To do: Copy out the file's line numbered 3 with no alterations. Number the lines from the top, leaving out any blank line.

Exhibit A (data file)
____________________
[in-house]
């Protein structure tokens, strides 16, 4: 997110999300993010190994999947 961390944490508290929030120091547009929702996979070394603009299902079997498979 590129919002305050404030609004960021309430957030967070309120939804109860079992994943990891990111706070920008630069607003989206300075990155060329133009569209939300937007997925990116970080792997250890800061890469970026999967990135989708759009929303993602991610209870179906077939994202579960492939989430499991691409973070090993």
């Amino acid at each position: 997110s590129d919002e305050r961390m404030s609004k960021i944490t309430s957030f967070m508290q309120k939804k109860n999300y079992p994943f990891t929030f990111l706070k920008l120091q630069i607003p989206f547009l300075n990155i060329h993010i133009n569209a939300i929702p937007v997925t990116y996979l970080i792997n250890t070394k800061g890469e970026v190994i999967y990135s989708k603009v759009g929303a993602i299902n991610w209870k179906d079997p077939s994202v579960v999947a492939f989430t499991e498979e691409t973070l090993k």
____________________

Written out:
């Amino acid at each position: 997110s590129d919002e305050r961390m404030s609004k960021i944490t309430s957030f967070m508290q309120k939804k109860n999300y079992p994943f990891t929030f990111l706070k920008l120091q630069i607003p989206f547009l300075n990155i060329h993010i133009n569209a939300i929702p937007v997925t990116y996979l970080i792997n250890t070394k800061g890469e970026v190994i999967y990135s989708k603009v759009g929303a993602i299902n991610w209870k179906d079997p077939s994202v579960v999947a492939f989430t499991e498979e691409t973070l090993k």